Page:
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Earlier this year, updated statutory guidance from the Department for Education (DfE) on ‘Keeping Children Safe in Education’ came into effect, which revised and replaced the 2015 guidance. This means that, once again, the spotlight is firmly on the issue of safeguarding within the education sector.
Here, Sam Warnes, a former teacher and founder of EDLounge, a unique platform that gives students who struggle with mainstream education the opportunity to access learning, explains how virtual classrooms and online support systems can provide a great alternative provision for students which adheres to government safeguarding and wellbeing guidance.
How do virtual classrooms work?
Virtual classrooms are accessible to anyone who has a computer, tablet or smartphone device, regardless of where they are based. They are designed to cater for all alternative curriculum students – those within the pupil premium category, in exclusion or inclusion, home education or isolation, school refusers, target groups, or those with low literacy/numeracy levels, to mention just a few – and meet the needs of their teaching assistants, senior leadership and parents. These online support systems provide a great alternative provision, on or off-site, for many students, which adheres to government safeguarding, wellbeing and supervision legislation.
Some will also offer tutoring, assessment, pre-assessment, verification and expertise in any subject, for any age group for those doing core, academic or vocational courses. Students can ask for and receive help, feedback, comments, and direction from support members, ensuring all students can progress through the virtual classroom.
Sam Warnes, a former teacher and founder of EDLounge,
The resources offered within a virtual classroom have been proven to be effective. Presenting teaching materials in this way allows students to have greater control over how and when they access them, putting them in the driving seat when it comes to their own learning journey, and increasing the likelihood of success.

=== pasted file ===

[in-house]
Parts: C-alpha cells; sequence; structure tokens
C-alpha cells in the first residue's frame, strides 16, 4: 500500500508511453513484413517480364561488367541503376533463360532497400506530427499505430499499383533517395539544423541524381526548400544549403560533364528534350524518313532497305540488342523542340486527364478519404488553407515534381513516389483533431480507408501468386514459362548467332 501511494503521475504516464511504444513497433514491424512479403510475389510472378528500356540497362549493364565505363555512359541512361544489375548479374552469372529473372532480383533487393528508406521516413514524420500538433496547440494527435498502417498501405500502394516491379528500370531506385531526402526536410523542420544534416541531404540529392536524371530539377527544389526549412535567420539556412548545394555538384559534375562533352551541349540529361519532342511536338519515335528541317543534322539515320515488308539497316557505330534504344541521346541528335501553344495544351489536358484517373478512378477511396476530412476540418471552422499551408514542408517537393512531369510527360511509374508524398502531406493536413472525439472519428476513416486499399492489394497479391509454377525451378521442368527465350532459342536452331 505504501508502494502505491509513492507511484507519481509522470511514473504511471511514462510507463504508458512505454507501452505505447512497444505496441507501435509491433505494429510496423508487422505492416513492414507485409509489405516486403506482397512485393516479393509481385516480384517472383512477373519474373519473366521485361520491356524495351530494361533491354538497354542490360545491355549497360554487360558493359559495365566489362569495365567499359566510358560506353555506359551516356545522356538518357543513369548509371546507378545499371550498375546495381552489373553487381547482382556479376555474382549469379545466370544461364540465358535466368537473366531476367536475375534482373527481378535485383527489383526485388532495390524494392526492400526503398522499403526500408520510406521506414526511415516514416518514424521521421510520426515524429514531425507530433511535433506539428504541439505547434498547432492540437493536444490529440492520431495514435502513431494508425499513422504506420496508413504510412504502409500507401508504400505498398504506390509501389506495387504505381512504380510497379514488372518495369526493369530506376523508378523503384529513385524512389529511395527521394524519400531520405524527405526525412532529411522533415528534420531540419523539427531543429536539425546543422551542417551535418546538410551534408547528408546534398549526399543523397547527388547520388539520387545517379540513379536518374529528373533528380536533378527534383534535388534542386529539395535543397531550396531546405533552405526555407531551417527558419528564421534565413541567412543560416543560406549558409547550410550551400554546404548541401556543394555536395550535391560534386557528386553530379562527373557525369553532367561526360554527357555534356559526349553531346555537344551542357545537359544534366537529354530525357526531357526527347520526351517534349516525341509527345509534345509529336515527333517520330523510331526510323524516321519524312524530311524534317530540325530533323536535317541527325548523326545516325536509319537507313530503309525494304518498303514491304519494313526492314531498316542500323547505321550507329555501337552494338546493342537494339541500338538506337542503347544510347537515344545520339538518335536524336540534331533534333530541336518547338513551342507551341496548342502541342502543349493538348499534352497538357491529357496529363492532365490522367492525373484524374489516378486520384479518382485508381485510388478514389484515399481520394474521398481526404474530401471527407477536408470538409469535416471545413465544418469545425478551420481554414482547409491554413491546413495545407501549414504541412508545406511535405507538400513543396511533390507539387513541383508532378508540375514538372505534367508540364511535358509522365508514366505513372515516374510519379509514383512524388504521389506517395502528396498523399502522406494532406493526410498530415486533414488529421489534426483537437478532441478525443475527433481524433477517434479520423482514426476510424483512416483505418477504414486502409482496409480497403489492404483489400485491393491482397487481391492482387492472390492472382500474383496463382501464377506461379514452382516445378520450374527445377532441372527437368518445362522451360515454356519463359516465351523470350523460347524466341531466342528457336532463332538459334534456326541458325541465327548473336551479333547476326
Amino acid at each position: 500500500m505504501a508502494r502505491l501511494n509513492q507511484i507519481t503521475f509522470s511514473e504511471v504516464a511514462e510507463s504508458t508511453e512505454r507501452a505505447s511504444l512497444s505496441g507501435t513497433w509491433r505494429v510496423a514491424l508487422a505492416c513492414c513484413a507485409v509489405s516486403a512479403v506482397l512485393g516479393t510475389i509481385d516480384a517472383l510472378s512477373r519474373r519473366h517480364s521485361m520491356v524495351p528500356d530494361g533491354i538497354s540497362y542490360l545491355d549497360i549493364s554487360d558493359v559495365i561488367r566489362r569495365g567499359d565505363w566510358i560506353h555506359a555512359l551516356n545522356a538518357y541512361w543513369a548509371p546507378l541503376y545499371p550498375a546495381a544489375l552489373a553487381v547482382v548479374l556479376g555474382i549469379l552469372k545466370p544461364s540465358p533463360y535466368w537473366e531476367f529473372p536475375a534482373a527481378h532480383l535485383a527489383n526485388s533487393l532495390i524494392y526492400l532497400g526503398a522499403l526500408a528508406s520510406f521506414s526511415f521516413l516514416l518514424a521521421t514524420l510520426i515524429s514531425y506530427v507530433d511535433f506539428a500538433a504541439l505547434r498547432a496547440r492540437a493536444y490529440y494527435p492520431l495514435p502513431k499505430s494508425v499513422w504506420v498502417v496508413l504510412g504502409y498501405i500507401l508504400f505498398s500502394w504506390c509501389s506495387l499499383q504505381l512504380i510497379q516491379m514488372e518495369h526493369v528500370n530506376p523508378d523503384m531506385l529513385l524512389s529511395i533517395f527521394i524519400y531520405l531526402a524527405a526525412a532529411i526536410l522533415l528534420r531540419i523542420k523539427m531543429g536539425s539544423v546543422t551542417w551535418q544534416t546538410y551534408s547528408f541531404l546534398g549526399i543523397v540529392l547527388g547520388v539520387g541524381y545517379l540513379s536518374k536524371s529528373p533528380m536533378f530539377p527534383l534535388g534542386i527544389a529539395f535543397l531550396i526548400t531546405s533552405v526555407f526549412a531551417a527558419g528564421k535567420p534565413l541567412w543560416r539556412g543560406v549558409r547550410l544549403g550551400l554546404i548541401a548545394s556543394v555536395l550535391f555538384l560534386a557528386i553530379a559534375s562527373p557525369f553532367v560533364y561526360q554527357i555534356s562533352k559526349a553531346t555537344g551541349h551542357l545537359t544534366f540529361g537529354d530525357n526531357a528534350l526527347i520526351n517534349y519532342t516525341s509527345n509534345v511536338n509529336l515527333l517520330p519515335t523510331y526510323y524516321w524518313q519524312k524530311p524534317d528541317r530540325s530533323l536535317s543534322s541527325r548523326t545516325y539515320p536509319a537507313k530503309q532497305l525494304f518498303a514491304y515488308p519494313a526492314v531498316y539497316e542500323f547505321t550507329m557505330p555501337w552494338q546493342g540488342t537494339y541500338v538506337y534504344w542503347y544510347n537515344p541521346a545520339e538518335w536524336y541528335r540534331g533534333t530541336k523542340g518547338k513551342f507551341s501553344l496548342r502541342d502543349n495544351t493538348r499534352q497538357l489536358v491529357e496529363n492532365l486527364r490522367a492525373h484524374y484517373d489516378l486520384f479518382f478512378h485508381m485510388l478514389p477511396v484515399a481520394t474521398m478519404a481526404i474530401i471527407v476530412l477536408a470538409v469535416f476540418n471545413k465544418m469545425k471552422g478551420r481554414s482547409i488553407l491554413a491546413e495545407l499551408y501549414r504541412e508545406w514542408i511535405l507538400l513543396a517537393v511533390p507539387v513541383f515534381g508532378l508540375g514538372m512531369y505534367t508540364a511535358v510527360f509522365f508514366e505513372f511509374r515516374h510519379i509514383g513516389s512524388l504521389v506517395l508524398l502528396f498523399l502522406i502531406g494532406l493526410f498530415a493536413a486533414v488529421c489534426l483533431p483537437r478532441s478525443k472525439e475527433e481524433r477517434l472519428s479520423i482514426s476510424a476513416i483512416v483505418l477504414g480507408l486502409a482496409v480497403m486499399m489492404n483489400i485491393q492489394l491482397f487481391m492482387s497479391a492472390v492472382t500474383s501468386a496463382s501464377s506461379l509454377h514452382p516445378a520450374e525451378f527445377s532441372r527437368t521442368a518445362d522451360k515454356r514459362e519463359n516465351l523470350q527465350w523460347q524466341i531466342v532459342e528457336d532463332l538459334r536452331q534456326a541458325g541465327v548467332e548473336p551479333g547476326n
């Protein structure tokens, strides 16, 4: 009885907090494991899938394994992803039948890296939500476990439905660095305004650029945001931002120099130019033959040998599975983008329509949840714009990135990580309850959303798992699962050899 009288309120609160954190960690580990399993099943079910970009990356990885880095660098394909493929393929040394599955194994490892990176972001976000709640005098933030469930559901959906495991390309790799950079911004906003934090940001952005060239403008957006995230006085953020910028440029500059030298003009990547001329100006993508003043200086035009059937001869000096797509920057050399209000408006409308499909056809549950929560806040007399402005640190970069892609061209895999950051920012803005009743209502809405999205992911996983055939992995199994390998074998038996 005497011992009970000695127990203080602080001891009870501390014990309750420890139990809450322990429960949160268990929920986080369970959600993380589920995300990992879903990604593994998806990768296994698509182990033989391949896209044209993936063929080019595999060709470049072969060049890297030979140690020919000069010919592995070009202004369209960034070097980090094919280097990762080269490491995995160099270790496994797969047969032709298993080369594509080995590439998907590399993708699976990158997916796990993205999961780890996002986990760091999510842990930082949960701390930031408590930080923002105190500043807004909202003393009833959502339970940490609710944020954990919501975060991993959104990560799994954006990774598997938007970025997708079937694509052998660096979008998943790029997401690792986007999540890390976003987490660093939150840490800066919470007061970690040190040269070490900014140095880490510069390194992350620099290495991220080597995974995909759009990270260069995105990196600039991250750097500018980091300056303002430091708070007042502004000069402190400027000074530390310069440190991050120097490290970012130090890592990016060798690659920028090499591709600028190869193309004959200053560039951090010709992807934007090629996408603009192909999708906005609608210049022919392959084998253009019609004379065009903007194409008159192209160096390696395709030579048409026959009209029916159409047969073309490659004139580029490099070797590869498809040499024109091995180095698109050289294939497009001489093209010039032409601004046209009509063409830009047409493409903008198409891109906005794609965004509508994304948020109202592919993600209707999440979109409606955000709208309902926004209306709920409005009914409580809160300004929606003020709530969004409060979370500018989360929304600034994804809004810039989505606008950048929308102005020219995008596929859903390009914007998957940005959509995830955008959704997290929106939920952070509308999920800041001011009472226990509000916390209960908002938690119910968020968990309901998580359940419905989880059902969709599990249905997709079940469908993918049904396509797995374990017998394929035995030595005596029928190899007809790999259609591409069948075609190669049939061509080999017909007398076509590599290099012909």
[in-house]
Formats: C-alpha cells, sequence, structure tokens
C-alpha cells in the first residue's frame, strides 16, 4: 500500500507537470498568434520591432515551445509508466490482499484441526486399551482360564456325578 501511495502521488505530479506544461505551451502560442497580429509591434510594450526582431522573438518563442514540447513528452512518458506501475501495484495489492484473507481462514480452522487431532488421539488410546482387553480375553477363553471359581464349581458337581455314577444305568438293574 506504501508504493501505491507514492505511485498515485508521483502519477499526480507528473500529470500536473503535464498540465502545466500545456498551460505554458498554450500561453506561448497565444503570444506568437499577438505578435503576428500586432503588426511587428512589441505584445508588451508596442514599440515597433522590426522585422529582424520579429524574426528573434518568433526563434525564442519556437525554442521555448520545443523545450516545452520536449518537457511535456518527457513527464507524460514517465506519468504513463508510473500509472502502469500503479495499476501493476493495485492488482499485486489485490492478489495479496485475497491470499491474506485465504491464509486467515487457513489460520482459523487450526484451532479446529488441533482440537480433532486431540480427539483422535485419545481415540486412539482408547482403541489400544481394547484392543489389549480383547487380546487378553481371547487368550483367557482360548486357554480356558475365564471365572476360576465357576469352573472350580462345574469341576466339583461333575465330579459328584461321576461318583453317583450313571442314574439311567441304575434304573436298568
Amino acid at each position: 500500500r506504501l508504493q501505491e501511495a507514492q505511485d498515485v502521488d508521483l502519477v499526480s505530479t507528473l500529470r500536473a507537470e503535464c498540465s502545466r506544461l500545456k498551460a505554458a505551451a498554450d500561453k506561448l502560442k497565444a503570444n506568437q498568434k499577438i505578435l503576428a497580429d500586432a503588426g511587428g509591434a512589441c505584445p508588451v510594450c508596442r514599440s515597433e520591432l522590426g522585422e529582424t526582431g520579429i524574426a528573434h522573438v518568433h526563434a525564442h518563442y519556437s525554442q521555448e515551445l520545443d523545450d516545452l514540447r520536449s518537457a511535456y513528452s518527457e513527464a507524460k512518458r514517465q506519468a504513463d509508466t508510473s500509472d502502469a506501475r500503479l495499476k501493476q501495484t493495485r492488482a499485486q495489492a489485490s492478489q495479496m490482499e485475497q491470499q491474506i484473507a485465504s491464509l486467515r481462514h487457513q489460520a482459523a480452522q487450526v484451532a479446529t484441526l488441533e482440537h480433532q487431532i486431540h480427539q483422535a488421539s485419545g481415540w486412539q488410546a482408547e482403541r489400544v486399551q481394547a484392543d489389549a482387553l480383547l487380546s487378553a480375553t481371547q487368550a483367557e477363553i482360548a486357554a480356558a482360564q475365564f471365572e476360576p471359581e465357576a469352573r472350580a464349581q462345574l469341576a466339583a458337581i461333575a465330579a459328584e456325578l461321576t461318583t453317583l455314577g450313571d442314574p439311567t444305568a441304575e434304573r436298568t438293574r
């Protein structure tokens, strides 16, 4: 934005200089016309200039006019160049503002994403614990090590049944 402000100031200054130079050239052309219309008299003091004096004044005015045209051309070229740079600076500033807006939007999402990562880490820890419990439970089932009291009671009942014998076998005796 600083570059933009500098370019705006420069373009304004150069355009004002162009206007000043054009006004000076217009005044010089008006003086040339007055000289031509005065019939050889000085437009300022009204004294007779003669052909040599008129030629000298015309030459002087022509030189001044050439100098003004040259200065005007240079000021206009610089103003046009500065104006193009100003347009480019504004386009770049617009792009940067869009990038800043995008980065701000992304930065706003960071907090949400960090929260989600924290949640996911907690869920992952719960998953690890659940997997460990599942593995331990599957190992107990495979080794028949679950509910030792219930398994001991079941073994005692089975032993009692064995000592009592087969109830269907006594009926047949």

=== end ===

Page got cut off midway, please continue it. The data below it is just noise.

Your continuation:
In addition, virtual classrooms provide immediate feedback to students. They no longer have to wait weeks to receive a grade on an exam, or comments on their coursework. The results of online tests are available to them upon completion; they are consistently kept abreast of their progress as it happens, meaning they can ensure they stay on track to meet their objectives.
Over the past number of years, virtual learning platforms have become incredibly popular with schools and students alike; students are actually excited to be using them. Because of this, they’re much more likely to spend time studying and doing coursework;they’re more engaged, feel supported and are and less likely to slip under the radar and drop out.
Attendance can also be tracked using virtual classrooms, with teachers having the ability to set when the students are expected to register on the website in the morning and afternoon. If they fail to register when they are supposed to, an attendance report is sent via email to the school and parents who have provided contact email addresses.
Students also have to complete a safety questionnaire at the beginning of each session to confirm that they feel safe, have the correct equipment and are ready to learn. While in the virtual classroom, they also have access to an ‘alert’ button. If, at any point, there is an emergency or change in circumstances, the students can use the button to alert the relevant staff at the associated school by email, text or phone call.
Each support officer is trained to have extensive knowledge and understanding of lessons, systems, and so on. All written communication between students and tutors is recorded and backed up for safeguarding purposes, and all logs, videos and audio between students and tutors using the virtual classroom are recorded and exported to the associated school.
Of course, there will always be those who question the benefits of virtual classrooms; some will find them too impersonal and prefer in-person learning to digital learning. However, in my opinion, the advantages vastly outweigh the disadvantages. Virtual classrooms have removed the boundaries that once surrounded learning; learning is no longer something that has to be confined to within the classrooms walls. And for those not in mainstream education, they have set the stage for a far more personal and interactive learning experience, while also adhering to government safeguarding and well-being.
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